The Dogon have a fascinating story about the Nommo being inhabitants of a world circling the star Sirius. They are said to have descended from the sky in a vessel accompanied by fire and thunder. After arriving, the Nommo created a water reservoir and dived into it. Because they required a watery environment to survive. The Dogon believe that the Nommo divided his body among men to feed them. This symbolizes that the universe had drunk of his body. And thus, the Nommo also made men drink. This act is seen as the Nommo giving all his life principles to human beings. The Dogon tribe celebrates a festival in honor of the Nommo. The wooden masks that depict beings both humanoid and distinctly otherworldly are reflecting the amphibious nature of the Nommo.

Nommo and the Creation of the Earth

In the beginning, Amma, the supreme god, created the Earth and immediately joined with it. The stars are seen as various bodily parts of Amma, with the constellation of Orion being particularly significant, referred to as “Amma’s navel”. Amma then split in two, creating Ogo, who represents disorder. Ogo descended to Earth in an ark along the Milky Way, creating havoc. To restore order, Amma created Nommo and eight assistants (four couples of twins). They are considered the ancestors of human beings. These beings too descended to Earth in an ark, suspended from Heaven by a copper chain. It symbolizes the connection between the celestial and terrestrial realms.

The Dogon and the Nommo today

The Dogon people, with their deep-rooted traditions and profound cosmological beliefs, continue to integrate the lore of the Nommo into their rituals and celebrations, maintaining a vibrant connection to their ancient past. In the cradle of their civilization, amidst the rugged cliffs of Bandiagara in Mali, the Dogon today are custodians of a heritage that spans back over five millennia. A legacy intertwined with the celestial mysteries of the Nommo.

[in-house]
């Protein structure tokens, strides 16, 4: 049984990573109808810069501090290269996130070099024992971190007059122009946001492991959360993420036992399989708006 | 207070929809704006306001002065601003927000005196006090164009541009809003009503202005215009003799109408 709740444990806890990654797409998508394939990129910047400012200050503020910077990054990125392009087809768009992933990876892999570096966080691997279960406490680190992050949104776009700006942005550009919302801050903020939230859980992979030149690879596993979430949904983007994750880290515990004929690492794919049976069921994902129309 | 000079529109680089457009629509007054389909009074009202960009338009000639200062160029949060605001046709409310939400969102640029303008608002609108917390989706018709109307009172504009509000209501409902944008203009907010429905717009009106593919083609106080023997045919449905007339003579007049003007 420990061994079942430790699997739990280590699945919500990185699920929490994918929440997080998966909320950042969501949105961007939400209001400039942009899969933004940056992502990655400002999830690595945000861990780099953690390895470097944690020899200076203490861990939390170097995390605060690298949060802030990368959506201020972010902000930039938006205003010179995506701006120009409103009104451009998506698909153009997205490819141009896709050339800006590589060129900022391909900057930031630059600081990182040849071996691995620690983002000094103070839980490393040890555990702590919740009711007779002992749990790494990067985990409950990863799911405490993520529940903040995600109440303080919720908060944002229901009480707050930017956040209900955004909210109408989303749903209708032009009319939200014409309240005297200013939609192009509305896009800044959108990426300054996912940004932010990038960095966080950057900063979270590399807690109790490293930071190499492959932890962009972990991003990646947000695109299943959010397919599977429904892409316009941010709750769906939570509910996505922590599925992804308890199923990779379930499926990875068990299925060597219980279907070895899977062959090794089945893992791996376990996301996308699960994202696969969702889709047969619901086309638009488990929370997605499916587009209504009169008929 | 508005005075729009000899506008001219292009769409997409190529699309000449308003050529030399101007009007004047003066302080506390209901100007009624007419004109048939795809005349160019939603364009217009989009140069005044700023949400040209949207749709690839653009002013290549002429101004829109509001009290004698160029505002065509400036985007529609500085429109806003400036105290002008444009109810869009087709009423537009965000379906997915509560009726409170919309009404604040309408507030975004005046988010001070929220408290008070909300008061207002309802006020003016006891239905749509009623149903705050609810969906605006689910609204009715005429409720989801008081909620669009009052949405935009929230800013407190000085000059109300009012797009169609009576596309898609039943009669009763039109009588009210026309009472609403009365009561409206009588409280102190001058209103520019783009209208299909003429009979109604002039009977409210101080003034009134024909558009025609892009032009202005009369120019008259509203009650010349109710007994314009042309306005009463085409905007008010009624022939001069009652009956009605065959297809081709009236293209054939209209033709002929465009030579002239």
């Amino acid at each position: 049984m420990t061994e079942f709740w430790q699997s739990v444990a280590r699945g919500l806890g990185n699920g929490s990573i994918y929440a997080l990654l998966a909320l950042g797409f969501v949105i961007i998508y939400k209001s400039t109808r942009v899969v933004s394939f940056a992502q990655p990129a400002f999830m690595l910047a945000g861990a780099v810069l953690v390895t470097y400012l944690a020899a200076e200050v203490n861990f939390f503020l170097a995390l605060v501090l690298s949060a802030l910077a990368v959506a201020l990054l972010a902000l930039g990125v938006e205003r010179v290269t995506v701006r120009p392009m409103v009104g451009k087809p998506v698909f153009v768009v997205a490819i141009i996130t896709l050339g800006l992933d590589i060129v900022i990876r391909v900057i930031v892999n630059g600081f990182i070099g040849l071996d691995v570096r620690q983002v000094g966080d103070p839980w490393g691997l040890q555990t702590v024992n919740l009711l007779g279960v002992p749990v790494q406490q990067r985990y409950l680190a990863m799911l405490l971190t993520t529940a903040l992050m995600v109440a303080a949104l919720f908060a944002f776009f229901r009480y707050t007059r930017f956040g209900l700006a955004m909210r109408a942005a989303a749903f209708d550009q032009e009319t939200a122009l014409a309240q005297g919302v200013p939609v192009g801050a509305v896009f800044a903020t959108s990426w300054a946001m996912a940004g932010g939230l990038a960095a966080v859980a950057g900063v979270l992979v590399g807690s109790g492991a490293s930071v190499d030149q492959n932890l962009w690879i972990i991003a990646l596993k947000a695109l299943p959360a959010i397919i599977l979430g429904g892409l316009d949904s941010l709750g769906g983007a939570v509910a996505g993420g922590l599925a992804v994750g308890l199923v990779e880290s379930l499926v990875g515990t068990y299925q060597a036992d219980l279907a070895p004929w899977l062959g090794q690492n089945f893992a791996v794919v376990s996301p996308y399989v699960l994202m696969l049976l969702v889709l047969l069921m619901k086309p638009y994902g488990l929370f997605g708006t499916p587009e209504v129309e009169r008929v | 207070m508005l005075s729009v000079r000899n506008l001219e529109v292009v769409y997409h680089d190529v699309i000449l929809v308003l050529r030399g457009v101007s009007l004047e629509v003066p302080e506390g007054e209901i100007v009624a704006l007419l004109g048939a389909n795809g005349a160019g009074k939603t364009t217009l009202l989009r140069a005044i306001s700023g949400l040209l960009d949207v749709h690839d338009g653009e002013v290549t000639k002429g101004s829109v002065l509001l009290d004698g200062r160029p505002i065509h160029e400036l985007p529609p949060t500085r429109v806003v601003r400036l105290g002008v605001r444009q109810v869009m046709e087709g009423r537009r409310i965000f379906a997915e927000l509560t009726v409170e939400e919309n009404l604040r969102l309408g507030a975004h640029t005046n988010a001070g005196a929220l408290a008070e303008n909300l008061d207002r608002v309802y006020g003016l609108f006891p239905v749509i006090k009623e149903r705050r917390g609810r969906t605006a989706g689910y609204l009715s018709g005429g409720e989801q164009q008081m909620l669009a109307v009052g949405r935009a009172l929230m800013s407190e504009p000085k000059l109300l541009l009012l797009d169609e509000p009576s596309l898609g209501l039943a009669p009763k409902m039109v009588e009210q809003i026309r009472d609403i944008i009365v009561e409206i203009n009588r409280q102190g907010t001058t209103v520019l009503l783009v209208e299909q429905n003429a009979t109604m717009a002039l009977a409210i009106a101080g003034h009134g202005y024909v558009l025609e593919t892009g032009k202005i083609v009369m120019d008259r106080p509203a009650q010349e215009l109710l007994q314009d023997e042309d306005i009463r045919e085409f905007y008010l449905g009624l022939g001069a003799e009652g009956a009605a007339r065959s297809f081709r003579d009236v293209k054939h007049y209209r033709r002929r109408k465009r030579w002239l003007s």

The Nommo, conceived as ancestral spirits and bearers of cosmic wisdom. They are more than mythological figures in Dogon culture. They are symbolic representations of life, order, and the harmonious balance between the earthly and the celestial. The Dogon’s intricate rituals and ceremonies are not mere cultural performances. No, they are profound expressions of respect and remembrance for these enigmatic beings from the stars. The essence of the Nommo permeates the Dogon’s worldview. It influences their art, social structure, and spiritual practices.

The Sigui ceremony

One of the most significant ways the Dogon honor the Nommo is through the Sigui ceremony. Which is a festival held every sixty years. This elaborate ritual, spanning generations, marks the end of one cycle and the beginning of another in the Dogon calendar. Participants don intricate masks and costumes, embodying the spirits of the Nommo. These masks, often depicting the amphibious features of the Nommo, serve as a bridge between the terrestrial and the celestial. A bridge between the Dogon and their starry ancestors. The Sigui ceremony is a time for the transmission of ancient knowledge, from the elders to the younger generation. It ensures the continuity of their cosmic wisdom.

The Dama ceremony

The Dama ceremony, another pivotal ritual in Dogon culture, showcases the Nommo’s influence. This ceremony, a celebration of life and an ode to the departed. Also, it is a rite of passage for the surviving family members. Through masked dances and rhythmic music, the Dogon believe they facilitate the journey of the deceased’s soul to the ancestral realm. A realm closely associated with the Nommo. The Dama ceremony encapsulates the Dogon’s belief in the cyclical nature of life and death. A cycle believed to be overseen by the Nommo.

Daily life

In their daily lives, the Dogon continue to construct and maintain shrines and artifacts dedicated to the Nommo. These sacred spaces and objects are not only a testament to their artistic skills but also serve as focal points for communal worship and individual meditation. The Dogon’s reverence for the Nommo is evident in their stewardship of the land and the waters. They believe land an waters are touched by the Nommo.

As the world evolves and modernity encroaches upon traditional ways of life, the Dogon stand as resilient guardians of an ancient wisdom. Their rituals and celebrations, centered around the Nommo, are vibrant reminders of a belief system that bridges the gap between the human and the divine, the earthly and the cosmic. In the heart of Mali, under the vast African sky, the Dogon continue to weave the tale of the Nommo, a story as enduring as the stars themselves.